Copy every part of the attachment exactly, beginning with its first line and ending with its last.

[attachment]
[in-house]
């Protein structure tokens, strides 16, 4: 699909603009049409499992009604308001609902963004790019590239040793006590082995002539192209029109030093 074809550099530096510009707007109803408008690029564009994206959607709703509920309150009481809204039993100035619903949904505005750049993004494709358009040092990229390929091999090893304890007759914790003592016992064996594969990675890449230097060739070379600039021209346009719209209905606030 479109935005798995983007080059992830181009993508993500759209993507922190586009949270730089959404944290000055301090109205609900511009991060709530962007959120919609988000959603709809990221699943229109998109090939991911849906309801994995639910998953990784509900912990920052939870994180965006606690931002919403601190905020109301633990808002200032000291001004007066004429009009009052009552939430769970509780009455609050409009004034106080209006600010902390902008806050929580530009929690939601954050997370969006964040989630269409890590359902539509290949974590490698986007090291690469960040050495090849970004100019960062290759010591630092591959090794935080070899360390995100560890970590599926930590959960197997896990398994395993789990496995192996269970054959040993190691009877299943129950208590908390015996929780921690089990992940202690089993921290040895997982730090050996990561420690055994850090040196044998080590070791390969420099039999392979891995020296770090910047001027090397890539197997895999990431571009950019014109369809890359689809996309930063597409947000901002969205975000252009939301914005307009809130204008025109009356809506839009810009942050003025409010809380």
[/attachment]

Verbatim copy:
[in-house]
């Protein structure tokens, strides 16, 4: 699909603009049409499992009604308001609902963004790019590239040793006590082995002539192209029109030093 074809550099530096510009707007109803408008690029564009994206959607709703509920309150009481809204039993100035619903949904505005750049993004494709358009040092990229390929091999090893304890007759914790003592016992064996594969990675890449230097060739070379600039021209346009719209209905606030 479109935005798995983007080059992830181009993508993500759209993507922190586009949270730089959404944290000055301090109205609900511009991060709530962007959120919609988000959603709809990221699943229109998109090939991911849906309801994995639910998953990784509900912990920052939870994180965006606690931002919403601190905020109301633990808002200032000291001004007066004429009009009052009552939430769970509780009455609050409009004034106080209006600010902390902008806050929580530009929690939601954050997370969006964040989630269409890590359902539509290949974590490698986007090291690469960040050495090849970004100019960062290759010591630092591959090794935080070899360390995100560890970590599926930590959960197997896990398994395993789990496995192996269970054959040993190691009877299943129950208590908390015996929780921690089990992940202690089993921290040895997982730090050996990561420690055994850090040196044998080590070791390969420099039999392979891995020296770090910047001027090397890539197997895999990431571009950019014109369809890359689809996309930063597409947000901002969205975000252009939301914005307009809130204008025109009356809506839009810009942050003025409010809380």